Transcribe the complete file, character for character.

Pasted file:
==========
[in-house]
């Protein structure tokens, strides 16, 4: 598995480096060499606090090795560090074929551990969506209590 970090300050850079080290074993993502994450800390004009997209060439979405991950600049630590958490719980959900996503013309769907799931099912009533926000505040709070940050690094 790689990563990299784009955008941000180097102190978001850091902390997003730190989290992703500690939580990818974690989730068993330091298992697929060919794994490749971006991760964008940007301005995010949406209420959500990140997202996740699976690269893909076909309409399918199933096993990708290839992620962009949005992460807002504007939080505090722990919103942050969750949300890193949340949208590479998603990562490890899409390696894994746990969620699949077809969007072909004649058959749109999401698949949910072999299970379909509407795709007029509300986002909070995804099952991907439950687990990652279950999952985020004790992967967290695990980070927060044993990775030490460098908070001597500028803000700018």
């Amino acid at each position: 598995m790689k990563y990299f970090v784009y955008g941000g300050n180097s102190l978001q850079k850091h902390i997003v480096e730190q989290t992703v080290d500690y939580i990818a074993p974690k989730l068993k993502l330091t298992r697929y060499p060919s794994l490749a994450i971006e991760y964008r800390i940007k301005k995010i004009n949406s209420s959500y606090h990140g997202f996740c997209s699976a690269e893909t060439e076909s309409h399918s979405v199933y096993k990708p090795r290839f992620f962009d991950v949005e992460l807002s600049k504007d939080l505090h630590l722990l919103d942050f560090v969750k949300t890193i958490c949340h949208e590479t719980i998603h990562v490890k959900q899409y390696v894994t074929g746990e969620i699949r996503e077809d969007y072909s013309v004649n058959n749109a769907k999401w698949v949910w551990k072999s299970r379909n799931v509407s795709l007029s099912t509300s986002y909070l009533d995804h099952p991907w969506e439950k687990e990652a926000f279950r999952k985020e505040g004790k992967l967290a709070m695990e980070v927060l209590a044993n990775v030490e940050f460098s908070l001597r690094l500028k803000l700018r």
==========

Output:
[in-house]
């Protein structure tokens, strides 16, 4: 598995480096060499606090090795560090074929551990969506209590 970090300050850079080290074993993502994450800390004009997209060439979405991950600049630590958490719980959900996503013309769907799931099912009533926000505040709070940050690094 790689990563990299784009955008941000180097102190978001850091902390997003730190989290992703500690939580990818974690989730068993330091298992697929060919794994490749971006991760964008940007301005995010949406209420959500990140997202996740699976690269893909076909309409399918199933096993990708290839992620962009949005992460807002504007939080505090722990919103942050969750949300890193949340949208590479998603990562490890899409390696894994746990969620699949077809969007072909004649058959749109999401698949949910072999299970379909509407795709007029509300986002909070995804099952991907439950687990990652279950999952985020004790992967967290695990980070927060044993990775030490460098908070001597500028803000700018």
């Amino acid at each position: 598995m790689k990563y990299f970090v784009y955008g941000g300050n180097s102190l978001q850079k850091h902390i997003v480096e730190q989290t992703v080290d500690y939580i990818a074993p974690k989730l068993k993502l330091t298992r697929y060499p060919s794994l490749a994450i971006e991760y964008r800390i940007k301005k995010i004009n949406s209420s959500y606090h990140g997202f996740c997209s699976a690269e893909t060439e076909s309409h399918s979405v199933y096993k990708p090795r290839f992620f962009d991950v949005e992460l807002s600049k504007d939080l505090h630590l722990l919103d942050f560090v969750k949300t890193i958490c949340h949208e590479t719980i998603h990562v490890k959900q899409y390696v894994t074929g746990e969620i699949r996503e077809d969007y072909s013309v004649n058959n749109a769907k999401w698949v949910w551990k072999s299970r379909n799931v509407s795709l007029s099912t509300s986002y909070l009533d995804h099952p991907w969506e439950k687990e990652a926000f279950r999952k985020e505040g004790k992967l967290a709070m695990e980070v927060l209590a044993n990775v030490e940050f460098s908070l001597r690094l500028k803000l700018r």